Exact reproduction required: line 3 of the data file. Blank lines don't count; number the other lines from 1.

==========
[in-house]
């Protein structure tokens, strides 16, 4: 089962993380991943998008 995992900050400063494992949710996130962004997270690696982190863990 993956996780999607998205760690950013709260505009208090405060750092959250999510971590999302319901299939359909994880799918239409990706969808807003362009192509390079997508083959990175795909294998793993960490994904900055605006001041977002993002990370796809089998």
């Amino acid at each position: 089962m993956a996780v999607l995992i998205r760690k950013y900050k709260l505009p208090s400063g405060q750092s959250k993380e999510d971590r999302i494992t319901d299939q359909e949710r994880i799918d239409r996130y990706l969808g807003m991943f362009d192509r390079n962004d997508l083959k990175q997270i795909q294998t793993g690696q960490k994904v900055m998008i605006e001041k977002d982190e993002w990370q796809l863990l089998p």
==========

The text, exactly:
């Amino acid at each position: 089962m993956a996780v999607l995992i998205r760690k950013y900050k709260l505009p208090s400063g405060q750092s959250k993380e999510d971590r999302i494992t319901d299939q359909e949710r994880i799918d239409r996130y990706l969808g807003m991943f362009d192509r390079n962004d997508l083959k990175q997270i795909q294998t793993g690696q960490k994904v900055m998008i605006e001041k977002d982190e993002w990370q796809l863990l089998p």